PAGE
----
If you’re one of those people who improves their anti-aging diet by checking out food labels—which we all should get into the habit of doing more often—what exactly are you looking for? Chances are, most of you are looking at the calorie, fat, sodium, sugar, and carbohydrate counts when deciding whether or not to add something to your anti-aging diet. However, there are a slew of other ingredients out there we also need to take into account when choosing what is and isn’t safe to eat.
The one thing that the labels on most anti-aging foods won’t tell you is if any of the ingredients listed have been banned in other countries. This is important information, and yet, no one will tell you why. If a certain ingredient is deemed dangerous enough to be labeled unsafe for consumption in certain countries, but it’s in that product you’re about to add to your anti-aging diet, wouldn’t you want to know?
Here’s a list of five ingredients that have been banned in other countries, and yet, they are still being used in many anti-aging foods here in the U.S.
1. BHA (Butylated Hydroxyanisole) and BHT (Butylated Hydroxytoluene)
These ingredients can often be found in many of your favorite cereals and potato chip bags, as well as chewing gum, butter, and some varieties of mixed nuts. BHA and BHT are used as preservatives to give foods a longer shelf life. They have both been recognized as safe to include in your anti-aging diet, according to the U.S. Food and Drug Administration (FDA); however, they have also been shown to raise cancer risks in animal testing.
BHA and BHT are banned in Canada, Japan, New Zealand, and throughout Europe.
This ingredient is usually found in bread products—it’s used to bleach and enhance the texture, so that it can be manufactured faster. To give you an idea of how toxic it can be in your anti-aging diet, consider this: it’s also used in the production of plastic products like yoga mats and sneaker soles. The chemical compound has been shown to interfere with respiratory health, causing asthmatic and allergic reactions in some people.
It’s banned in Australia, Europe, and the U.K. In Singapore, anyone found using this ingredient can face 15 years in jail, along with a fee of close to $500,000.
If you have never heard of this ingredient, make a note of it now. Olestra is a food additive used in the U.S. to make products fat-free—so that savory fat-free snack might not be as healthy as you thought for your anti-aging diet. You’ll probably find this fat substitute in things like potato chips, crackers, even French fries. Some of the known side effects include gas, painful cramps, and diarrhea. What makes it even worse is that it can interfere with your body’s natural ability to absorb essential vitamins, which makes it detrimental to your anti-aging diet plan.
Olestra is banned in Canada and the U.K.
4. Blue Dye No. 1 (FD&C, or Brilliant Blue)
This ingredient can be found in things like ice cream, cereals, packaged soup, candy, and even baked goods. Research has connected Blue Dye No. 1 to hyperactivity, allergies, asthma, learning inefficiencies, and irritability. Other studies have also found that it can seep into the bloodstream when consumed—all the more reason to nix it from your anti-aging diet.
This food dye has been banned in France, Switzerland, Greece, Belgium, Denmark, Germany, Italy, Spain, and Sweden.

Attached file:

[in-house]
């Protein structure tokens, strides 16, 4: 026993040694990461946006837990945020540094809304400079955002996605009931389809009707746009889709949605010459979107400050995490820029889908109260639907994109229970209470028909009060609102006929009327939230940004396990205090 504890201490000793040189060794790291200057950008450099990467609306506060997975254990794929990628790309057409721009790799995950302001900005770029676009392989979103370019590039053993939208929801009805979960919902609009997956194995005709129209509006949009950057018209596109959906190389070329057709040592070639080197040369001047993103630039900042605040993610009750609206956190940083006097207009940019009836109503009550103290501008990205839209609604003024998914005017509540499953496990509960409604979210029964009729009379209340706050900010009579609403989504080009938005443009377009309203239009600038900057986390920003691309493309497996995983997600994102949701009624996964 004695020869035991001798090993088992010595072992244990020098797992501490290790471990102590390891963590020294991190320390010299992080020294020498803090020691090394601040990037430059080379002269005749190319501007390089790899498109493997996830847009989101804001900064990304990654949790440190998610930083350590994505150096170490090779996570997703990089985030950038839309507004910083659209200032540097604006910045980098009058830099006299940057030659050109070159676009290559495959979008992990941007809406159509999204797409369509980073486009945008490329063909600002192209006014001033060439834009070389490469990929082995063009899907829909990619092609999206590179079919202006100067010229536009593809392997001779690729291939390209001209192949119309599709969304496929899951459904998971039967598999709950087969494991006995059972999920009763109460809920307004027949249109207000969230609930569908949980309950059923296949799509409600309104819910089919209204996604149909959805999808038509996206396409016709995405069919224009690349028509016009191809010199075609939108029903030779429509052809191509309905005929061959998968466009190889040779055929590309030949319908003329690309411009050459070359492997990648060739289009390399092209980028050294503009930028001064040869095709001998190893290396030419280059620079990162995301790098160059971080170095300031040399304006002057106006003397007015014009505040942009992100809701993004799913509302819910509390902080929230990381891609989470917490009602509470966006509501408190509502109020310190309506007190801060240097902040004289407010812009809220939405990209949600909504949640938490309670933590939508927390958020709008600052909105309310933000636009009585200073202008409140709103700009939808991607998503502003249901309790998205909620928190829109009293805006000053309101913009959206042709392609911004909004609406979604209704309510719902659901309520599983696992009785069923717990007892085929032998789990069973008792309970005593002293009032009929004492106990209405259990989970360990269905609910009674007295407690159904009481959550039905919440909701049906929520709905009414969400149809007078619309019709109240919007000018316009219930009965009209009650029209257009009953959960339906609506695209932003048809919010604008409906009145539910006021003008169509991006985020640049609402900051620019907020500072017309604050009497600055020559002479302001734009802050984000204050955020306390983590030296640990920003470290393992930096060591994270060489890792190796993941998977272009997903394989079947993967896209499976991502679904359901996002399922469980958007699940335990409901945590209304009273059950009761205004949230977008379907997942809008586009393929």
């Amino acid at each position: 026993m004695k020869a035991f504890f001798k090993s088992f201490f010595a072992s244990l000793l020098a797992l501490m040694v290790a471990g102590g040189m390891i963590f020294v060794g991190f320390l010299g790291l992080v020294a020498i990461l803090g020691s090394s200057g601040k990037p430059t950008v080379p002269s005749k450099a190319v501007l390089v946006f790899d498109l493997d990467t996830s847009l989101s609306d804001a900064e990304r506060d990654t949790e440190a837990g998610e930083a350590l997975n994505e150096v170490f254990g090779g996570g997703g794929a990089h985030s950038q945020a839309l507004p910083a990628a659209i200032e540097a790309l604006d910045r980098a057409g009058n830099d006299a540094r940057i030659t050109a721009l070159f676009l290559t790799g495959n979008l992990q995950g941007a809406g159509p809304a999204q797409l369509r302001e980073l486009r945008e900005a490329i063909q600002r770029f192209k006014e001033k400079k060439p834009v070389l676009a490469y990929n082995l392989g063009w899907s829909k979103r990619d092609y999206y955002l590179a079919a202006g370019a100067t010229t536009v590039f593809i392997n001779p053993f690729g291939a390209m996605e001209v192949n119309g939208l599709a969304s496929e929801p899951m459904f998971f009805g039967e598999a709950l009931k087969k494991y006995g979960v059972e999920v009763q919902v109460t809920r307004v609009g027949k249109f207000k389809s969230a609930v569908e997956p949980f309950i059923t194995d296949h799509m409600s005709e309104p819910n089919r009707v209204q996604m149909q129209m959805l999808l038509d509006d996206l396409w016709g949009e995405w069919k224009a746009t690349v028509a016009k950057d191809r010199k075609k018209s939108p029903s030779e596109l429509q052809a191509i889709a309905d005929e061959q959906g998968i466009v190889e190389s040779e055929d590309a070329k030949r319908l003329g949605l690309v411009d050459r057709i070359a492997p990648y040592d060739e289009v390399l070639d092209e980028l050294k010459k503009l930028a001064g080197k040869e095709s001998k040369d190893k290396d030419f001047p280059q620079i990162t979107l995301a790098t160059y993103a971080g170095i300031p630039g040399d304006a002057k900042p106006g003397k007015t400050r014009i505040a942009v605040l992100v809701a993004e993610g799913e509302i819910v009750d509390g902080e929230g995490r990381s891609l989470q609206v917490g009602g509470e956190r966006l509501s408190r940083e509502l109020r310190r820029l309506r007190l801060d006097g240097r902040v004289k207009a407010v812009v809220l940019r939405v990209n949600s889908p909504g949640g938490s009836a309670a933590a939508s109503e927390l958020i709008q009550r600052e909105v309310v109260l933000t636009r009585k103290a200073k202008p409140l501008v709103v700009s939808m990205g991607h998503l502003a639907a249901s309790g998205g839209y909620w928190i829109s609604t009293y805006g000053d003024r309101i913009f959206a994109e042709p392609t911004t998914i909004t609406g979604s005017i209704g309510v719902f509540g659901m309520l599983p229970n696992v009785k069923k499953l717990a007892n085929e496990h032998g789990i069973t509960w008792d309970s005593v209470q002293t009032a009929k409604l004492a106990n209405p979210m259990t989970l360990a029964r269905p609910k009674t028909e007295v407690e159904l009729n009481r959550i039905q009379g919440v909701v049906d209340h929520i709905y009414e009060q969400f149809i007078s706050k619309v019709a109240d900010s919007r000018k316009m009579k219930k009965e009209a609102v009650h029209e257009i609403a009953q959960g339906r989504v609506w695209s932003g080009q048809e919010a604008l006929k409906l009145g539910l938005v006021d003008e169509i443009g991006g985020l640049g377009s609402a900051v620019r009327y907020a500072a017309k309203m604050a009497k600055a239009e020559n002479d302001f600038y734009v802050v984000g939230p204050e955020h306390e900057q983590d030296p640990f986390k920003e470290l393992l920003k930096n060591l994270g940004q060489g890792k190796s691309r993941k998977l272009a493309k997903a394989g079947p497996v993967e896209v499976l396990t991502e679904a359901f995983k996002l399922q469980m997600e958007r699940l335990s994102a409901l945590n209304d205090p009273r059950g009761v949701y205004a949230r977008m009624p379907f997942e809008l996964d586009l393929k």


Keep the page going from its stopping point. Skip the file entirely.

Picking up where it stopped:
5. Yellow Dyes No. 5 (Tartrazine) and 6
While these particular food dyes make things like cereal, pudding, frozen waffles, and “Kraft Dinner” appear more attractive, you may want to start eliminating them from your anti-aging diet. When tested on rats, these dyes showed significant damage to vital organs, such as the kidneys and liver, with both high and low doses. Several studies have also shown that these dyes can make children more hyperactive.
They are both banned in Finland and Norway. In the U.K., products containing Yellow 5 and/or 6 have to include a warning about its effect on “activity and attention in children.”
“12th Report on Carcinogens,” U.S. Department of Health and Human Services National Toxicology Program web site, June 10, 2011; https://ntp.niehs.nih.gov/ntp/roc/twelfth/profiles/ButylatedHydroxyanisole.pdf.
Amin, K. A., et al., “Effect of food azo dyes tartrazine and carmoisine on biochemical parameters related to renal, hepatic function and oxidative stress biomarkers in young male rats,” Food and Chemical Toxicology 2010; 48(10): 2994-2999.
Dunham, D., “Blue Dye Is More Toxic To Our Health Than We Thought,” Blisstree web site, January 17, 2013; https://www.blisstree.com/2013/01/17/food/blue-dye-toxic-health/.
“Food Dyes: Are They Safe?” The Dr. Oz Show web site, March 13, 2013; https://www.doctoroz.com/videos/food-dyes-are-they-safe.
Gentilviso, C., “The 50 Worst Inventions,” TIME web site, May 27, 2010; https://content.time.com/time/specials/packages/article/0,28804,1991915_1991909_1991785,00.html.
Goyanes, C., “13 Banned Foods Still Allowed in the U.S.,” Shape web site, July 25, 2013; https://www.shape.com/blogs/shape-your-life/13-banned-foods-still-allowed-us.
Oaklander, M., “New fear about food dyes,” FOX News web site, January 17, 2013; https://www.foxnews.com/health/2013/01/16/new-fear-about-food-dyes/.
O’Brien, R., “Who Knew There’s Yoga Mat in Your Hamburger Bun?” Prevention web site, April 10, 2013; https://blogs.prevention.com/inspired-bites/2013/04/10/who-knew-theres-yoga-mat-in-your-hamburger-bun/.
Ophardt, C. E., “Olestra – Fake Fat,” Elmhurst College web site; https://www.elmhurst.edu/~chm/vchembook/558olestra.html, last accessed October 4, 2013.